Monday, August 23, 2004

remains to do

One of the many things that I learned a few years ago when my sister died was that you really should let it be known to others what you would like to be done should the unfortunate happen to you. Even if you are the sort of person who doesn't care that much what happens, you should do it for your family's sake. Because: if you don't, then your family members can end up spending all kinds of time trying desperately to remember anything you ever may have said, however obliquely, regarding death, and they can also get into disputes about what you would have wanted--disagreements made more likely not just because different family members may know radically different renditions of you, but also because in thinking about what another person would have wanted, it's very hard to avoid projecting what oneself would want.

I was talking to someone last night about the process of tombstone shopping with my family. A problem we had is that, although my sister was 31 when she died, she had not married and was still spending a lot of nights staying over at my parents house, and so she hadn't necessarily made the transition to adulthood in my family's mind. As a result, it took considerable ever-so-delicate rhetorical exertion on my part to steer my family away from the seventeen-year-old-girl-dies-in-a-car-crash tombstones and toward the adult-woman-killed-in-prime-of-life-by-a-brain-tumor tombstones. (I could say that I'm sure that this is what she would have wanted, and I do genuinely think this is so, but, that said, it is certainly what I wanted for her.)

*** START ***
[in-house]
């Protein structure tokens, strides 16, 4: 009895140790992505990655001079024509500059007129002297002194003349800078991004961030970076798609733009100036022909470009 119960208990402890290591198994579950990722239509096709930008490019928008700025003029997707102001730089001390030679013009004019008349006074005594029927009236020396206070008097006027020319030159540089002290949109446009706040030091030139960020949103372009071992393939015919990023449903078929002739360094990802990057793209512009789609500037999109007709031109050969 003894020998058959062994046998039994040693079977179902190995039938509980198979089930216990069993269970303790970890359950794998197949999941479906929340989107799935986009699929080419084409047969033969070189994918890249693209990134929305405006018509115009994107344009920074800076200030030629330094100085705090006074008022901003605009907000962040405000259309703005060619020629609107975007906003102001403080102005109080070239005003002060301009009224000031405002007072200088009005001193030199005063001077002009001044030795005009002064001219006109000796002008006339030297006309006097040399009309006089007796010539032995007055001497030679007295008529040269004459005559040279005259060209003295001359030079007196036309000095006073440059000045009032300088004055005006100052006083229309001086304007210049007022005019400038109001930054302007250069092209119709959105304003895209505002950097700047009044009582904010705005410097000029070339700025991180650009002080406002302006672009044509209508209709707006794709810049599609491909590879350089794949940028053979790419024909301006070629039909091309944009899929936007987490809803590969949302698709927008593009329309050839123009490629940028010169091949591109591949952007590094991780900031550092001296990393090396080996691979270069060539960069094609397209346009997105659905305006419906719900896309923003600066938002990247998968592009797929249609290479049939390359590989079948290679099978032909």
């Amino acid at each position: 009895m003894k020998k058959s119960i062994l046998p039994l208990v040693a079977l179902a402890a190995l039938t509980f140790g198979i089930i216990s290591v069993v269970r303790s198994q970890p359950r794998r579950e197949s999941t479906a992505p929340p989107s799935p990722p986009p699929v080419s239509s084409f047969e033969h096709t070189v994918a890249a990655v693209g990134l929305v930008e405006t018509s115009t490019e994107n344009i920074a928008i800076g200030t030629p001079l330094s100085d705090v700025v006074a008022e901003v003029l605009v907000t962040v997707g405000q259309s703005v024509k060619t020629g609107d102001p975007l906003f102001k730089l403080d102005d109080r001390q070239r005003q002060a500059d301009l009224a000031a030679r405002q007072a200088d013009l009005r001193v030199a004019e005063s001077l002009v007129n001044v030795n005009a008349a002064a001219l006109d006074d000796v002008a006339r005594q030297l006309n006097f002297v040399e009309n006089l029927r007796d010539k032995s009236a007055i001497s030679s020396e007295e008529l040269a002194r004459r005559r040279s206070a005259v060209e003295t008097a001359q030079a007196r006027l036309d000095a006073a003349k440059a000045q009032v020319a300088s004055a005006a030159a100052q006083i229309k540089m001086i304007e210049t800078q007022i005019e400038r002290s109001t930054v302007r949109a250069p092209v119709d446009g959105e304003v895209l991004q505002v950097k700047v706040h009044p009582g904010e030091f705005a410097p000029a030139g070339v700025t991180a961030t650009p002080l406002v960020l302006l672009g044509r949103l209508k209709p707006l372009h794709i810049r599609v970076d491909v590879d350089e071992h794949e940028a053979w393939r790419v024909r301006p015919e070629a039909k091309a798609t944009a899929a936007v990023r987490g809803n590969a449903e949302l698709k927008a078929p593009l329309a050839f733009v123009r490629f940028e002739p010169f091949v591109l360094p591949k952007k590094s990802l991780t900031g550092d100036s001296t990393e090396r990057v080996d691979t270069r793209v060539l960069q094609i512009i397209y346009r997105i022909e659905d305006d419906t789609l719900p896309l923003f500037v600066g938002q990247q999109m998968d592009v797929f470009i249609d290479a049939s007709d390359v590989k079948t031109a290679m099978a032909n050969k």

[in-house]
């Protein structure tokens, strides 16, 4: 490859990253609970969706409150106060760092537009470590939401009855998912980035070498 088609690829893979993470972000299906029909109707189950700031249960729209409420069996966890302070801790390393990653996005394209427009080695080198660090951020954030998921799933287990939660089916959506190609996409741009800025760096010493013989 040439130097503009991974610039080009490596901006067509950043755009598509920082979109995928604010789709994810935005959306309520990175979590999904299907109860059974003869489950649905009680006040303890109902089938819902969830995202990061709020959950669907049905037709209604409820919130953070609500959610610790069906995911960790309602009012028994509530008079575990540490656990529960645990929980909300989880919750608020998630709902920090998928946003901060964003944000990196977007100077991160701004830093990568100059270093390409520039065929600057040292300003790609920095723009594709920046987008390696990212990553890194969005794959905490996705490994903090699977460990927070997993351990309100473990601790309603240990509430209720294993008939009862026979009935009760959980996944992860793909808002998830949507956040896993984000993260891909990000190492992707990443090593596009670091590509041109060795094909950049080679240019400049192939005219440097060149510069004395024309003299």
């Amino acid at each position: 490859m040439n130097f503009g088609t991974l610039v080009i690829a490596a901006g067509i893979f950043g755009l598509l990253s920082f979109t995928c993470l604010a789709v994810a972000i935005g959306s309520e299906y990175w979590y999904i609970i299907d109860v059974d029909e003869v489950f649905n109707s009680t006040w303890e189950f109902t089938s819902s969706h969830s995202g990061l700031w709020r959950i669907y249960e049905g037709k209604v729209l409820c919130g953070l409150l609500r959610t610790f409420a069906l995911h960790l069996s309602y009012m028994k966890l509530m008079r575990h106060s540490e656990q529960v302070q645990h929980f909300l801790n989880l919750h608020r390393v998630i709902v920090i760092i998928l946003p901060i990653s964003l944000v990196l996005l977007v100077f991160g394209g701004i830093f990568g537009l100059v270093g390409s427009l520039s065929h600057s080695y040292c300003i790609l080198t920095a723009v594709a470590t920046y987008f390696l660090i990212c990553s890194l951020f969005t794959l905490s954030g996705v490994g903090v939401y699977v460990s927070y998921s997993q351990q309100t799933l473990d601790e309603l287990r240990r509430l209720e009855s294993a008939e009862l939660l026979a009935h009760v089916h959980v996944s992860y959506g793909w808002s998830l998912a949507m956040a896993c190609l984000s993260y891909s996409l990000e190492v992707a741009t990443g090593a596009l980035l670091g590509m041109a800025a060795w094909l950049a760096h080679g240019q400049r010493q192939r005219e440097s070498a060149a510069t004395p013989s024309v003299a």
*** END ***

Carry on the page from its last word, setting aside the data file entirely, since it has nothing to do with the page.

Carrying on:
Anyway, in the course of this conversation, I realized I may need to update my postmortem wish. What I have made clear to my family is that, unless someone has an inspired idea for how my corpse could be used for a really hilarious practical joke, I want to be cremated.* But what to do with my ashes? My previous line has been that I want my ashes to be surreptitiously scattered into the ventilation system of a large university library, where they could circulate among and settle on the books for decades following my demise. However, even though I love books as much as ever,** I'm not sure I'm really justified in having this wish for my remains anymore, as all the various online services--either having documents available online or able to be ordered online for delivery--mean that I hardly ever set foot in the library here anymore. It would be great if I could somehow have my ashes scattered over the Internet, but barring some ability to make a matter -> energy conversion, I can't imagine how that would be done. Any ideas?

* After donating whatever organs can be donated, of course.

** Indeed, if my recent pathological reading benders are any indication, perhaps more than ever.

1 comment:

Anonymous said...

Lexi suggests you distribute yourself in the ventilation system of Google headquarters. That way you'll be breathed in by various "internet-makers" (ala Gore).

I suggest you have a little speck of your ashes scattered into keyboards across America.